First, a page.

Film rights to Blade reverted back to Marvel in August 2012, but as of yet, Marvel understandably has no plans for the property. Although, Wesley Snipes has stated that there have been discussions about making another film and he made it clear that he's interested in playing Blade again if a reboot ever does happen. Blade is something Snipes is known for and it might be difficult to recreate Blade to fit in with the rest of the MCU.


Spawn, created by Todd McFarlane, has a long-running comic series that began in 1992. It follows Al Simmons, former marine, brought back from the depths of Hell as a powerful pawn to be used in the war between Hell and Heaven. It sounds like it would make for an epic film, unfortunately, "Spawn" (directed by Mark A.Z. Dippe) was less than satisfactory, to say the least. A sequel was never made, though Todd McFarlane seems vehement in his pursuit of making another Spawn movie.

McFarlane has described his vision of a Spawn reboot as something more akin to the comics. He's said that his new film, for which a screenplay has already been written, will not have a supervillain. Both Michael Jai White, who played Spawn in the 1997 film, as well as Jamie Foxx, have expressed interest in playing the titular character in the reboot. In 2016, MacFarlane stated that the script has been written, it just needs editing, which means there may be hope for this film yet.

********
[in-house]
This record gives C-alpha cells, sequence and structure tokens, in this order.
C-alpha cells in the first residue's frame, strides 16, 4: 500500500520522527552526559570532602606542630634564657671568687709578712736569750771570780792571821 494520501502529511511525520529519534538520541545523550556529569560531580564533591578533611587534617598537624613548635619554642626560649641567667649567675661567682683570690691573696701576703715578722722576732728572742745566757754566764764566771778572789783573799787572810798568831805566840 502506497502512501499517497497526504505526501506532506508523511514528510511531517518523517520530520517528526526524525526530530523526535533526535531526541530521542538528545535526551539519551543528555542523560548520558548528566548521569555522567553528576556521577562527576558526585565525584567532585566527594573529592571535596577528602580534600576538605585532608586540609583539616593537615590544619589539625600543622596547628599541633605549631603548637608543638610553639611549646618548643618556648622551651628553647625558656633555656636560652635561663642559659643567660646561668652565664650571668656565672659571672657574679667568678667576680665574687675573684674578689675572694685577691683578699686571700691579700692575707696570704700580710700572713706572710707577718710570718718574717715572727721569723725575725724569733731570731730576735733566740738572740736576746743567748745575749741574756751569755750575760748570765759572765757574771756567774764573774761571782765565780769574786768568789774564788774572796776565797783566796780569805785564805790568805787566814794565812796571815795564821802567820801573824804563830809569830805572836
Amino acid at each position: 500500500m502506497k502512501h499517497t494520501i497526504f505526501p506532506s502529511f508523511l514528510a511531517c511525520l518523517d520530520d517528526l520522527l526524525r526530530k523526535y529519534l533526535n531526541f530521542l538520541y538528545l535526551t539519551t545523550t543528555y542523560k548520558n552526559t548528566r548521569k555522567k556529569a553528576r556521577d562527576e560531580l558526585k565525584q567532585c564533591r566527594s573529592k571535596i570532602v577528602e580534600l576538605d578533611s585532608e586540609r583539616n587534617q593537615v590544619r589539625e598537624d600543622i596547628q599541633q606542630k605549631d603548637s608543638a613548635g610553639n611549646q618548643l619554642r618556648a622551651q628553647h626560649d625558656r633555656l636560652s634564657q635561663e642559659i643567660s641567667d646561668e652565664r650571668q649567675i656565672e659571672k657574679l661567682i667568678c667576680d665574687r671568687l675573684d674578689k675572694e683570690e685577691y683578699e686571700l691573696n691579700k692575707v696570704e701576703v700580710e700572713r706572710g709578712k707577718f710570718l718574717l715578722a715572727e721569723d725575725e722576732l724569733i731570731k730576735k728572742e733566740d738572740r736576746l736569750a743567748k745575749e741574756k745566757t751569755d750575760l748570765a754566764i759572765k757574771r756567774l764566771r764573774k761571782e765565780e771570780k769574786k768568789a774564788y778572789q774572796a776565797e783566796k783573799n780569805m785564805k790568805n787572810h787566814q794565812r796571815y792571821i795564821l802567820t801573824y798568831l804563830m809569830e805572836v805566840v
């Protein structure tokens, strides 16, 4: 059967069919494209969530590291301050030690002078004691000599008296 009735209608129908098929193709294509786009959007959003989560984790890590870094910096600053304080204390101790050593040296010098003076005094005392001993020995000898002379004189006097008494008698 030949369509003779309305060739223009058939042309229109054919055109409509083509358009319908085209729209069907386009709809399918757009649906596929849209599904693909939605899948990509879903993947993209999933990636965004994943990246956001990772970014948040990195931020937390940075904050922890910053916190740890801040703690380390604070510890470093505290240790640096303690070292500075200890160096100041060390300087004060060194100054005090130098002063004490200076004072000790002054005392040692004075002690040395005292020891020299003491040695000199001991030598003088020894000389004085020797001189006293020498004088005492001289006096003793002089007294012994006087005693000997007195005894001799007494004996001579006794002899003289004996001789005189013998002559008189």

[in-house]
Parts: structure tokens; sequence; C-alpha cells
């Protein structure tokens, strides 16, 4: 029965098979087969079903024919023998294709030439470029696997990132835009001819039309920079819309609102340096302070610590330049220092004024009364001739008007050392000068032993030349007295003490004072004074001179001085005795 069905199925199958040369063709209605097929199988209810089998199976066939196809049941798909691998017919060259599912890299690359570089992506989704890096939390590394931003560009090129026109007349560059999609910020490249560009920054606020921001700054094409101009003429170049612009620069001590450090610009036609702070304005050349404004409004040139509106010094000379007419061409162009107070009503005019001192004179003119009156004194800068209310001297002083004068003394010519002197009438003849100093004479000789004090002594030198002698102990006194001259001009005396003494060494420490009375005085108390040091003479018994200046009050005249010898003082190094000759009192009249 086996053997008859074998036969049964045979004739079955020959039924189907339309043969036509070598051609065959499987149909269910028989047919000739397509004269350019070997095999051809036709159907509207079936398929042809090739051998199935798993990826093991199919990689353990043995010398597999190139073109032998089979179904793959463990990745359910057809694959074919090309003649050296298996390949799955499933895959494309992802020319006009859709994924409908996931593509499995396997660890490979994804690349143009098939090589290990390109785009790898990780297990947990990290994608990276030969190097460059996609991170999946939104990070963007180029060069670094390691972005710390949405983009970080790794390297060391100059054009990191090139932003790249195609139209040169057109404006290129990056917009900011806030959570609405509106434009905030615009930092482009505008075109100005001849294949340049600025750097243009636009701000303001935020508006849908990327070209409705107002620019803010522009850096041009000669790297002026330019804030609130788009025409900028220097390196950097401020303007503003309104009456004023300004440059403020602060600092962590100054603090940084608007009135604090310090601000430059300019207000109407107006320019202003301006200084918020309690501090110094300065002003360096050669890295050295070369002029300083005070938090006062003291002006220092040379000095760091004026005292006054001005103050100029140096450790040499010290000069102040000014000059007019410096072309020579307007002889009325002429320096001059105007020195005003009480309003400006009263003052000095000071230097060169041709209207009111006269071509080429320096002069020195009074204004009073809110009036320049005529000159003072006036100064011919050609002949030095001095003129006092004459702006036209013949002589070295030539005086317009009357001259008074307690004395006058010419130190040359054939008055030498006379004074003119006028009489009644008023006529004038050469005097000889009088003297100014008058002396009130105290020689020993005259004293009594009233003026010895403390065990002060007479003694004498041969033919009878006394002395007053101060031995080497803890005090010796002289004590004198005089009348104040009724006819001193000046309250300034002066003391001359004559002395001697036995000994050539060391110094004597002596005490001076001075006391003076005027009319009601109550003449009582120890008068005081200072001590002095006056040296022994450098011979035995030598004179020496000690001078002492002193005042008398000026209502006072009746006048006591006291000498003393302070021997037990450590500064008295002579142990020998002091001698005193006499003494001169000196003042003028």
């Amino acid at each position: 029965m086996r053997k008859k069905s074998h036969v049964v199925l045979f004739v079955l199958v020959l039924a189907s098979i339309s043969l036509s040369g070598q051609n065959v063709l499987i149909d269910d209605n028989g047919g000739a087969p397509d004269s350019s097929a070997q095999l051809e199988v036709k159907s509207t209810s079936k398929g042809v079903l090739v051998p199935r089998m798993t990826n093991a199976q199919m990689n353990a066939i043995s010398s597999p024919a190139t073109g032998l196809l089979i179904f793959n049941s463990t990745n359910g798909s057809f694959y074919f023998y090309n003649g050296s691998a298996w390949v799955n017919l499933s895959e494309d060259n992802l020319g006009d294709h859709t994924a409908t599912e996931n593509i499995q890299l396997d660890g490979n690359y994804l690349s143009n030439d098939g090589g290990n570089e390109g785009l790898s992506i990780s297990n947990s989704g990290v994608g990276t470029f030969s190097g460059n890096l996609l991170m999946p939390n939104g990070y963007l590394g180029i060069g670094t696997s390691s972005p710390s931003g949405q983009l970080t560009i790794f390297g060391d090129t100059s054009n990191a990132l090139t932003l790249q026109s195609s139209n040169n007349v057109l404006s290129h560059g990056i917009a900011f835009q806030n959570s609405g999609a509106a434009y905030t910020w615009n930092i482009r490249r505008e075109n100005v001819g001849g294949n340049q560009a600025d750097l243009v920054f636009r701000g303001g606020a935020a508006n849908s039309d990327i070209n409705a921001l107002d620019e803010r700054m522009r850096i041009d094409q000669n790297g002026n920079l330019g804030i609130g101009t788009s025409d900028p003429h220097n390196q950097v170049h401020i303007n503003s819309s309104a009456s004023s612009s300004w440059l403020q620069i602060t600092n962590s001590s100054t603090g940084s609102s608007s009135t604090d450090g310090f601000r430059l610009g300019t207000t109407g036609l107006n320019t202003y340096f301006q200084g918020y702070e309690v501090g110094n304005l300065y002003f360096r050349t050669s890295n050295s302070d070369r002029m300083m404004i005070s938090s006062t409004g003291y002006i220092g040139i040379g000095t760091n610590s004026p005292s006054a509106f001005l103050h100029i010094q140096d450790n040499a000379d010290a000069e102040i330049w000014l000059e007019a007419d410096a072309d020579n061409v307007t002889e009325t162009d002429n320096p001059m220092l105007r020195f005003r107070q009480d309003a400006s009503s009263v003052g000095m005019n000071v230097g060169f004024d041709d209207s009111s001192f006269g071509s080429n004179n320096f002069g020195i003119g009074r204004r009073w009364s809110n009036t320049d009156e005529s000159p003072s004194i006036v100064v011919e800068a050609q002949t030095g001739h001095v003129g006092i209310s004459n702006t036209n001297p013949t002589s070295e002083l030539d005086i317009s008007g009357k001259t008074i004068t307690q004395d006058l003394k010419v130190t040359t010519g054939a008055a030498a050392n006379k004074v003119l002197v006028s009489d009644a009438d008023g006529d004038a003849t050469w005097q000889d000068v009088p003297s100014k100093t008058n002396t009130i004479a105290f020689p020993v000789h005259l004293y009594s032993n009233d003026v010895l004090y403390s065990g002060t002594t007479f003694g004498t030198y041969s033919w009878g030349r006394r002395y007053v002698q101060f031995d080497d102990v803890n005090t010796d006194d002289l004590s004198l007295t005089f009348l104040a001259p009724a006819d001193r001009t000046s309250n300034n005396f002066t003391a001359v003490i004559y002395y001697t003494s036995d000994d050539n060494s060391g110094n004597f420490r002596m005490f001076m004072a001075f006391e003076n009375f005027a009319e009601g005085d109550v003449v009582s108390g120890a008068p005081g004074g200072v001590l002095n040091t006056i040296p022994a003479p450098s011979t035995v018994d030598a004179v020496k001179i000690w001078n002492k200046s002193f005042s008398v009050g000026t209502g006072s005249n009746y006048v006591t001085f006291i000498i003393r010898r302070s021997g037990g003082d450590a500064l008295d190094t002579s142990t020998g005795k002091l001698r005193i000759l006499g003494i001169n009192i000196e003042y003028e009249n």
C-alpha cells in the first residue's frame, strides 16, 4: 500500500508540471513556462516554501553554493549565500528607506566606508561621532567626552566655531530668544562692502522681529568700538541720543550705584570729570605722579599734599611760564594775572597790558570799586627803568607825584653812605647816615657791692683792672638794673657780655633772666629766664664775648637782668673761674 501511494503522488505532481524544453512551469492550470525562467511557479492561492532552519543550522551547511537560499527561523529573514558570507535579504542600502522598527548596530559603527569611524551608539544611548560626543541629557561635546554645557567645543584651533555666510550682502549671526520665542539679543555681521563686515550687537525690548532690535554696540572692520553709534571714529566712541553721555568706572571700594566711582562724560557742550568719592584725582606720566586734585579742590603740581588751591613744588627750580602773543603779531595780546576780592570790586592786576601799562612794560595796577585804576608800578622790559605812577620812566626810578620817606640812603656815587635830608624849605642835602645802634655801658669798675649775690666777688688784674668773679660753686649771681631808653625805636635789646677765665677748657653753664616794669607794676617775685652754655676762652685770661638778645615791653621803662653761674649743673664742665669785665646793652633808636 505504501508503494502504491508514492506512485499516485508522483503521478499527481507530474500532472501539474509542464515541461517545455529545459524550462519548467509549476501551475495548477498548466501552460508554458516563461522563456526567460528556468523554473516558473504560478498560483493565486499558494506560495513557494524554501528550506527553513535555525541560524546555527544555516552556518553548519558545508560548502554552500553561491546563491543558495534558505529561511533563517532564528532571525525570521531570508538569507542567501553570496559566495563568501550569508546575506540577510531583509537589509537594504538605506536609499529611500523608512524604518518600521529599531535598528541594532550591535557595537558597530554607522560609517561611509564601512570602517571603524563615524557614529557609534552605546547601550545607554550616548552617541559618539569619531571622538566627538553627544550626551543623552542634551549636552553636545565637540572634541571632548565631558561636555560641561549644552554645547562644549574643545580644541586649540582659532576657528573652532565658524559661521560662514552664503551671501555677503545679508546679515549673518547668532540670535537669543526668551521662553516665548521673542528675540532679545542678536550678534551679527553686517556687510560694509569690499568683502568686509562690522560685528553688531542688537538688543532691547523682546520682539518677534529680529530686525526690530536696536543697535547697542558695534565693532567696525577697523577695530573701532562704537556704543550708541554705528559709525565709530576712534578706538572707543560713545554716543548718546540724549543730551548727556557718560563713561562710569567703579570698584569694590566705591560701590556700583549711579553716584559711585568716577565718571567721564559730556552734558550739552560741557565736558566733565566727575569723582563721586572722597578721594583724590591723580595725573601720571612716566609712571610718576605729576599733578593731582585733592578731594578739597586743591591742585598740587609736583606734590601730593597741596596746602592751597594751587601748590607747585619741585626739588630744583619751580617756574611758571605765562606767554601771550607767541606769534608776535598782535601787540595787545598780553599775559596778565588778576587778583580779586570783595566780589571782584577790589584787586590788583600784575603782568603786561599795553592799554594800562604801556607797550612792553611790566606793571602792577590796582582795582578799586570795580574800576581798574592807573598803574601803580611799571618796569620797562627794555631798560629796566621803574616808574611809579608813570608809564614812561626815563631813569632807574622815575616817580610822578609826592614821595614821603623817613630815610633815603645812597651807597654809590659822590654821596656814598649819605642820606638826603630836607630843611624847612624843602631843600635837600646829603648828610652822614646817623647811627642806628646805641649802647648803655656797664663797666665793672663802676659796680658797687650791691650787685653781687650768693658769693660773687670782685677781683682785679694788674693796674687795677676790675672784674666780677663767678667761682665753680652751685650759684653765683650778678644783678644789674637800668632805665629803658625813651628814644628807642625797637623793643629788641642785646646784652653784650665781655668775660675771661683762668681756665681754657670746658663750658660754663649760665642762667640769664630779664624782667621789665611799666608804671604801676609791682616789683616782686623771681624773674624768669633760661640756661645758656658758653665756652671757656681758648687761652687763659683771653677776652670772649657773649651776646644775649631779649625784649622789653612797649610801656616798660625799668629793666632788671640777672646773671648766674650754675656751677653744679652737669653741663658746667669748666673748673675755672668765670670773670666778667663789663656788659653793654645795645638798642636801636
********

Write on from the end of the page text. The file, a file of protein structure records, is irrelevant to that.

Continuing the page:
Black Widow

Even before the Marvel Cinematic Universe took off, there were talks of Black Widow getting her own movie. In 2004, David Hayter was commissioned by Lionsgate Studios to write a script, but he later dropped out. It was said that in 2010, the studio was in talks with Scarlett Johansson about a solo film. However, nothing came of it. Johansson still seems very enthusiastic about a solo film, saying "you could bring it back to Russia. You could explore the Black Widow program. There's all kinds of stuff you could do with it."

Both Johansson and Kevin Feige have said that there's a good chance the solo film could start production after "Avengers: Infinity War" is done. He's gone so far as to say that there's potential for a standalone franchise focused on Black Widow. That's all well and good, but no reason to get excited. For now, that Black Widow film remains somewhere on the shelves in Hollywood.


Nick Fury

We've come a long way since David Hasselhoff played Fury in "Nick Fury: Agent of S.H.I.E.L.D" back in 1998. Since then, the head of S.H.I.E.L.D is yet another character that has been somewhat neglected. He was supposed to have his own film as part of the first phase of the MCU. A screenplay was written by Andrew Marlowe, but then nothing more happened.